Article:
Jenny Holzer was born in Gallipolis, Ohio in 1950. She completed her undergraduate work at Ohio University and took some graduate courses at The Rhode Island School of Design. Her early work was composed of abstract painting. While in graduate school, Holzer experimented with public art. This medium was focused on language and its inscription on various objects in public for people to examine. In the early 1980' s, Holzer's work came into prominence. Her utilization of language on stone benches, painted signs, billboards and electronic signboards seeks public response. Her work questions the relationship of art to its role in society. Her messages are to make "the big issues in culture intelligible as public art."
This stone bench is part of a series of work called "Truisms" which demonstrates through the presentation of one line declarative statements ideas which are often contradictory, shocking, and thought-provoking. Their very juxtaposition is often jarring, making the viewer pause and reflect on the possible meaning. These statements are placed by the artist on various mediums, and in this case, on a bench and call attention to the fact that they are intended not primarily for museums, but for ordinary people who will encounter them in their every day lives.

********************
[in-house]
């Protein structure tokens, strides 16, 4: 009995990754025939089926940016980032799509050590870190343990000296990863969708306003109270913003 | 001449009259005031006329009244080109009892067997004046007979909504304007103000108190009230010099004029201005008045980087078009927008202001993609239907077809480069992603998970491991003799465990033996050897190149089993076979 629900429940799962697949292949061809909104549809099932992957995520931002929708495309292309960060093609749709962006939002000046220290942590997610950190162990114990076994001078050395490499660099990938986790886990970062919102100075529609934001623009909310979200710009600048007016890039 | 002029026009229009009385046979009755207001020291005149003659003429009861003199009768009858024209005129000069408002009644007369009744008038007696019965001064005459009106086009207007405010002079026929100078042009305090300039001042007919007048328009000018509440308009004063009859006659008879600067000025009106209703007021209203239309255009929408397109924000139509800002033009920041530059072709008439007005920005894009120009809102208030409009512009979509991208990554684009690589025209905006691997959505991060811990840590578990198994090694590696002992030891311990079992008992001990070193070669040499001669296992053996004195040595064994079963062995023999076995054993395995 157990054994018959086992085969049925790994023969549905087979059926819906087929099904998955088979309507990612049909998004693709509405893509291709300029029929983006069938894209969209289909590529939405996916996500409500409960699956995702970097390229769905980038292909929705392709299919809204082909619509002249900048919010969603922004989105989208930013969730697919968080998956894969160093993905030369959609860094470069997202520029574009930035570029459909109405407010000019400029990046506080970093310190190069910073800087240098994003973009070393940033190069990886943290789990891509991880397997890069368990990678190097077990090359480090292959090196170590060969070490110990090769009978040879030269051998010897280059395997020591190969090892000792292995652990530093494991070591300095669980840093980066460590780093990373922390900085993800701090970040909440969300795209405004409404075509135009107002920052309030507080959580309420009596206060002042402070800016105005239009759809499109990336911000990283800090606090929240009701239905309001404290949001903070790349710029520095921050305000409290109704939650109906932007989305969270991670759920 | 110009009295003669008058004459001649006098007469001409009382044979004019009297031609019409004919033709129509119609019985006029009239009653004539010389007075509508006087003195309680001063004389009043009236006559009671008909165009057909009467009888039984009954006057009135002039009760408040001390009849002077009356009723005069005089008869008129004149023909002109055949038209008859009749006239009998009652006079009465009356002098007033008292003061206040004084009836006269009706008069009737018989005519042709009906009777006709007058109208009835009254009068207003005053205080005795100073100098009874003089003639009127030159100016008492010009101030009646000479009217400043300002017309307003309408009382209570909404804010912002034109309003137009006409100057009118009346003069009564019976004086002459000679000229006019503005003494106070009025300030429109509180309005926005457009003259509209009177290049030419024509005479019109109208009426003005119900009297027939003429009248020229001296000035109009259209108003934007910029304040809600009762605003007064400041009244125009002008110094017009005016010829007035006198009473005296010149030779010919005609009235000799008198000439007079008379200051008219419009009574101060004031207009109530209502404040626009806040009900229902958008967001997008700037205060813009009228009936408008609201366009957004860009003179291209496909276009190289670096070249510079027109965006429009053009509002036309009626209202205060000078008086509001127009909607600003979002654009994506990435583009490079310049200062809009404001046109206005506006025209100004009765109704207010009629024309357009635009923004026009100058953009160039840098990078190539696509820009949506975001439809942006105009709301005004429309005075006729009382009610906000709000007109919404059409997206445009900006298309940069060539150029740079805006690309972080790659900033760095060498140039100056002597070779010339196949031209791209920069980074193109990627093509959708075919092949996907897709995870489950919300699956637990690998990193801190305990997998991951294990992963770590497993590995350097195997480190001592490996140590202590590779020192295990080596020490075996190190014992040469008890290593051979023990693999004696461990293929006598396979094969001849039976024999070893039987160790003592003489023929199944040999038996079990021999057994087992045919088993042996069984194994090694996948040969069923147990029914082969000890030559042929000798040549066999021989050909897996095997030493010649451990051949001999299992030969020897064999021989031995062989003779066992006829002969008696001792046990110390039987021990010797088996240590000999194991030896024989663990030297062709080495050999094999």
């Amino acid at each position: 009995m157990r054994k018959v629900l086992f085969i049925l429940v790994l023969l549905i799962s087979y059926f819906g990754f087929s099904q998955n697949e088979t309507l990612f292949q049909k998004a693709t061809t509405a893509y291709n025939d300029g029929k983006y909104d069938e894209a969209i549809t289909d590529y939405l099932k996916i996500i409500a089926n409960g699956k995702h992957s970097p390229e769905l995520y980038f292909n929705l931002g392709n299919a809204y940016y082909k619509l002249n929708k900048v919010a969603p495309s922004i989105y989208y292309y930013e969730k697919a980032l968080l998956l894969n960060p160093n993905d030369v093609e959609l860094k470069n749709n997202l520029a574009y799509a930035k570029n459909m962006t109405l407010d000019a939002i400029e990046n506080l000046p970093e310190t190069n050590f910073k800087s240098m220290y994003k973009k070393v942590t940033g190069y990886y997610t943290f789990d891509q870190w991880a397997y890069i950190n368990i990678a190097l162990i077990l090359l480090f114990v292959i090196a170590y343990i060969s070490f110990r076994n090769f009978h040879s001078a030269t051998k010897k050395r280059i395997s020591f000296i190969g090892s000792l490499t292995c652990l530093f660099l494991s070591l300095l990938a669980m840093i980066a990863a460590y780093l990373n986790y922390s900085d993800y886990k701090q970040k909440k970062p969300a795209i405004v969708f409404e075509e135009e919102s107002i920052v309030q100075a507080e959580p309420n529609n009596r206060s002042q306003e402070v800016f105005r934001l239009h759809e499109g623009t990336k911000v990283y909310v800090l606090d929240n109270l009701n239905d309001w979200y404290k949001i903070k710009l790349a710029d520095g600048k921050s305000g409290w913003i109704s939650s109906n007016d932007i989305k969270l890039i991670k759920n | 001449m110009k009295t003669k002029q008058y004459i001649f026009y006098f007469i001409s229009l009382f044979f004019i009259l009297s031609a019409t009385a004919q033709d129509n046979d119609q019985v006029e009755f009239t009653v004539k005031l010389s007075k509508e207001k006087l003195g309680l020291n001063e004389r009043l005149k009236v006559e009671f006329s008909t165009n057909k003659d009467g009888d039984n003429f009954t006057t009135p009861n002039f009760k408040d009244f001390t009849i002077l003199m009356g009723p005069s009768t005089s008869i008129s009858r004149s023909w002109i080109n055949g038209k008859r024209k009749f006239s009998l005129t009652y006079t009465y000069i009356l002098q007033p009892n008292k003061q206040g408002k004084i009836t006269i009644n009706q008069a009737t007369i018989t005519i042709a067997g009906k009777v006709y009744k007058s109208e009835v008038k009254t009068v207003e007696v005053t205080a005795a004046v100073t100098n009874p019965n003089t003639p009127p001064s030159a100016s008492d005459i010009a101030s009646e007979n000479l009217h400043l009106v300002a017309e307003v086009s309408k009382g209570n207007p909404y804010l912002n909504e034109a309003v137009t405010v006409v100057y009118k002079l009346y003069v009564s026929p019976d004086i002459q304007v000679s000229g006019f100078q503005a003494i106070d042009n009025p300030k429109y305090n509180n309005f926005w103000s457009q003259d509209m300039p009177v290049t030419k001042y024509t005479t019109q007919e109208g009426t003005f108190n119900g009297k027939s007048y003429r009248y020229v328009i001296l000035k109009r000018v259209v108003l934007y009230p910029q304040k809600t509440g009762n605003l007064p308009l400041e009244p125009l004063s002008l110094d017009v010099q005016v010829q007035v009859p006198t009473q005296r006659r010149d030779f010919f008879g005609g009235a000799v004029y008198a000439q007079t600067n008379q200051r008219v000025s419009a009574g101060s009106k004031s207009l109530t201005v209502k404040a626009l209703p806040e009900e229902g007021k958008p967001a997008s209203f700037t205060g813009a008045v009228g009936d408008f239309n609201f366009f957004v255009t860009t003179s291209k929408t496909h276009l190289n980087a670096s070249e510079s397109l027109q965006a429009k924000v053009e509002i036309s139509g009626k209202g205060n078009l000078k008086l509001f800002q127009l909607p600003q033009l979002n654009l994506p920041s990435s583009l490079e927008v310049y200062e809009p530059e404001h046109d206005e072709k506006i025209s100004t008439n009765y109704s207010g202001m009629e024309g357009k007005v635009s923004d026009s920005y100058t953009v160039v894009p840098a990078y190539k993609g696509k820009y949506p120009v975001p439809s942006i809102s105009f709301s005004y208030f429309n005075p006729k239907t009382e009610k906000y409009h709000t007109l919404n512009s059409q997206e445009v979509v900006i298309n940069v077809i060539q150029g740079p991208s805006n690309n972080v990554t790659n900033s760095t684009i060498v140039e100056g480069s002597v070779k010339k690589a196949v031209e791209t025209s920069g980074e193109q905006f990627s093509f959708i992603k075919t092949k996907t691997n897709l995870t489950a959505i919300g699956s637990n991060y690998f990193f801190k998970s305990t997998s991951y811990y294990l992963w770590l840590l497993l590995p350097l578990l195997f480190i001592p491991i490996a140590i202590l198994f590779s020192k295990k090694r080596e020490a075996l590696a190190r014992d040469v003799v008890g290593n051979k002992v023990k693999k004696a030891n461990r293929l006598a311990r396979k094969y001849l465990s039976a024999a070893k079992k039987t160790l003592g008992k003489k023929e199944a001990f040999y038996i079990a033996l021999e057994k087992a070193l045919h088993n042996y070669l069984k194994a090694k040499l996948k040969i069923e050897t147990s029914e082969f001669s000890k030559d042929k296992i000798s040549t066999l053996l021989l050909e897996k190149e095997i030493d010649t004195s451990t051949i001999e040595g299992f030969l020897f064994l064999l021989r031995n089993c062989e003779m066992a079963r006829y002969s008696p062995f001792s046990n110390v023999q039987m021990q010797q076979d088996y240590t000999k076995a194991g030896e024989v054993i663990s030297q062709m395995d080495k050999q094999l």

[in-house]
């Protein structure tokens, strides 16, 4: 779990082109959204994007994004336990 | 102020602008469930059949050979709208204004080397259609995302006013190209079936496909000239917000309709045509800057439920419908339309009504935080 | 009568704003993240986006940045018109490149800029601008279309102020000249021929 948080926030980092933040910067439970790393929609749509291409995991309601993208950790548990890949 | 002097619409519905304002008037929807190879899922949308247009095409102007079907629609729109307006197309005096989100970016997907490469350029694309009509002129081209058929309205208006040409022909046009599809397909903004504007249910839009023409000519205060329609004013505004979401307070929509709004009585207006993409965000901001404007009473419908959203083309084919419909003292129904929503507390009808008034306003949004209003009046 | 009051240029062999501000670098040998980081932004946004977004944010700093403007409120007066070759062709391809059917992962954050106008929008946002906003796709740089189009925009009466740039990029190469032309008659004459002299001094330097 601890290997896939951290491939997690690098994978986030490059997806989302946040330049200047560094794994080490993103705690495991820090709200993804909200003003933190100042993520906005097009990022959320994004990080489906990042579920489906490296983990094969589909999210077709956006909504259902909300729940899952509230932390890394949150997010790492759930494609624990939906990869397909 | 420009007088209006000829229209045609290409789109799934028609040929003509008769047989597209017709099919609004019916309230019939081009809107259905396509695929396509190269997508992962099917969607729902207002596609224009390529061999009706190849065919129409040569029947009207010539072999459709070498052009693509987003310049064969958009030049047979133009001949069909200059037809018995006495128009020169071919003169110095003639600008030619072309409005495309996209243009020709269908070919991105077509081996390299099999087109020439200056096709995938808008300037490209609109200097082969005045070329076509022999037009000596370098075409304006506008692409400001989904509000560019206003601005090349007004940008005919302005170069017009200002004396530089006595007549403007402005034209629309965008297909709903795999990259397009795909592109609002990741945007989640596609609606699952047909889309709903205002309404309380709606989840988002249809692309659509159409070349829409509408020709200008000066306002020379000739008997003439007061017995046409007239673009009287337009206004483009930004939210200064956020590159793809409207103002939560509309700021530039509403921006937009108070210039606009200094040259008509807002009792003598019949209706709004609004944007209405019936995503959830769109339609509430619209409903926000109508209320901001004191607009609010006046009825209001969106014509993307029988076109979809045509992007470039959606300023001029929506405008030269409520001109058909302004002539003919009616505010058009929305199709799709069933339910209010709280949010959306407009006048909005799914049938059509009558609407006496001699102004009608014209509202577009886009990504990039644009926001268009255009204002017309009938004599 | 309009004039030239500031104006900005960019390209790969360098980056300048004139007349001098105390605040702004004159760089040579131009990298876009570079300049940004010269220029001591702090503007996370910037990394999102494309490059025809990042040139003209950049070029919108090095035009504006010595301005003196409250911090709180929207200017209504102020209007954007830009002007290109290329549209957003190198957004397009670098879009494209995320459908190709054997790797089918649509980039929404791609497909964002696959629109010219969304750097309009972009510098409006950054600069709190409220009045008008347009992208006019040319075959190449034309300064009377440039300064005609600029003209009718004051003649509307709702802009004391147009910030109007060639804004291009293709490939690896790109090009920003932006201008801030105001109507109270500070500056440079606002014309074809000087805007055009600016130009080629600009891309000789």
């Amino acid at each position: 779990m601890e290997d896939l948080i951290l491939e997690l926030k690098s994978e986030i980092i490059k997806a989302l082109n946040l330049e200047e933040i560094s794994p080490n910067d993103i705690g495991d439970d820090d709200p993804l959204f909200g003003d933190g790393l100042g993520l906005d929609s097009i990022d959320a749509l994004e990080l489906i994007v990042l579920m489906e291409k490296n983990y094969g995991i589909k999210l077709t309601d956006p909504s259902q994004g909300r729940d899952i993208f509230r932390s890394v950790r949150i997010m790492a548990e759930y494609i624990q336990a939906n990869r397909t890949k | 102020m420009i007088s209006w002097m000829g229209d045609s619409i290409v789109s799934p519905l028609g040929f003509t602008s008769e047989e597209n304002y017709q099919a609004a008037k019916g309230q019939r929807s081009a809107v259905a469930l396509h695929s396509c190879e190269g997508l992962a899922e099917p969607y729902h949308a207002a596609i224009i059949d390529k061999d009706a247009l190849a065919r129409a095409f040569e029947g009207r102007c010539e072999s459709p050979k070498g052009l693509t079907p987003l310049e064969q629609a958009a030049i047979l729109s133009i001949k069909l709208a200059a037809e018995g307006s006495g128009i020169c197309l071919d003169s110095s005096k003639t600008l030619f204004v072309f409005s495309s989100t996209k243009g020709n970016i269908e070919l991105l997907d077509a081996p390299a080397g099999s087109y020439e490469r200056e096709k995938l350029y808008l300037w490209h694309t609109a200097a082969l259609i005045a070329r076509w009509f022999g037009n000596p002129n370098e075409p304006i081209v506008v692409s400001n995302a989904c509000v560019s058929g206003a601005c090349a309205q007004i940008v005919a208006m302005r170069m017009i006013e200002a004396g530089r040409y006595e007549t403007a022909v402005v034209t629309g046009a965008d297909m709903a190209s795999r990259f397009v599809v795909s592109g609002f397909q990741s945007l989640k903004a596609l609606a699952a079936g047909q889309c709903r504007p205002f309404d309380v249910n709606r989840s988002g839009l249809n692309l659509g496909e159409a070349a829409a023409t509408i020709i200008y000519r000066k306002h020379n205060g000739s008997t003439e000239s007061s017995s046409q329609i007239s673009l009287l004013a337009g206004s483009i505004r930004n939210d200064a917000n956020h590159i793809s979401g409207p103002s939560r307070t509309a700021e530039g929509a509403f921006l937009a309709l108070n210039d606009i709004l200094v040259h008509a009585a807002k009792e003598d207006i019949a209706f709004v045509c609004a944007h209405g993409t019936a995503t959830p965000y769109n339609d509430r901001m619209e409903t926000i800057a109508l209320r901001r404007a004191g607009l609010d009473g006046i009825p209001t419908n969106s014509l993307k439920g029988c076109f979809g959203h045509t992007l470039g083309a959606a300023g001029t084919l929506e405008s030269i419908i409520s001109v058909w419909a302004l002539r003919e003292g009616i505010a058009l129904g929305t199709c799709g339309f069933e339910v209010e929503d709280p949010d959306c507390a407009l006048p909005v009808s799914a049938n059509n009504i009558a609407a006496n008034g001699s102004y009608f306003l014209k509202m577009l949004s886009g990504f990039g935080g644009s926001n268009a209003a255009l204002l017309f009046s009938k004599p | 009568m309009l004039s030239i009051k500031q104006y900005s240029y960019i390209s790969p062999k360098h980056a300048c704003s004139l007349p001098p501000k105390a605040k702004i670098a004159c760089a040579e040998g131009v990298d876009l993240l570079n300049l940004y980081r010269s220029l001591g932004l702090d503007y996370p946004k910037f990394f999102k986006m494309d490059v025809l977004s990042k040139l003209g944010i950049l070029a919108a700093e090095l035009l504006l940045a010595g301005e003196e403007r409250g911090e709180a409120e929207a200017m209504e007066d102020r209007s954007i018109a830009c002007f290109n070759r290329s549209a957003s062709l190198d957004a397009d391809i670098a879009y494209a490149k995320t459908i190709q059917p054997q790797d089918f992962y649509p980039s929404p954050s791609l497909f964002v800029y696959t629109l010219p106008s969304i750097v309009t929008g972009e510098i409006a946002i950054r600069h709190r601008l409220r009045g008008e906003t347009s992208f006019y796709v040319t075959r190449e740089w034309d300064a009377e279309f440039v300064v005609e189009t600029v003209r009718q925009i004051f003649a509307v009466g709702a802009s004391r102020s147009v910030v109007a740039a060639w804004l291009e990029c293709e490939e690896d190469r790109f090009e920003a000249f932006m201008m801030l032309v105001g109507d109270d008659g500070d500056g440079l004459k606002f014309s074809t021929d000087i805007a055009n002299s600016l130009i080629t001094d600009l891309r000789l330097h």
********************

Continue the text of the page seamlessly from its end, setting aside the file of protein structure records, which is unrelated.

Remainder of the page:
The Museum of Modern Art, New York
Whitney Museum of American Art, New York
The Tate Gallery, London, England
Rijksmuseum Kroller-Muller, Otterlo, The Netherlands
Stedelijk von Abbe museum, Eindhoven, The Netherlands
Musee National d' Art Moderne, Centre Georges Pompidou, Paris, France
Kunsthaus Zurich, Zurich, Switzerland
National Gallery of Canada, Ottawa, Canada
Nouveau Musee, Lyons, France
Kunsthalle Bern, Bern, Switzerland
Gemeente museum Arnhem, Arnhem, The Netherlands
Centro Cultural Arte Contemporaneo, Polanco, Mexico City, Mexico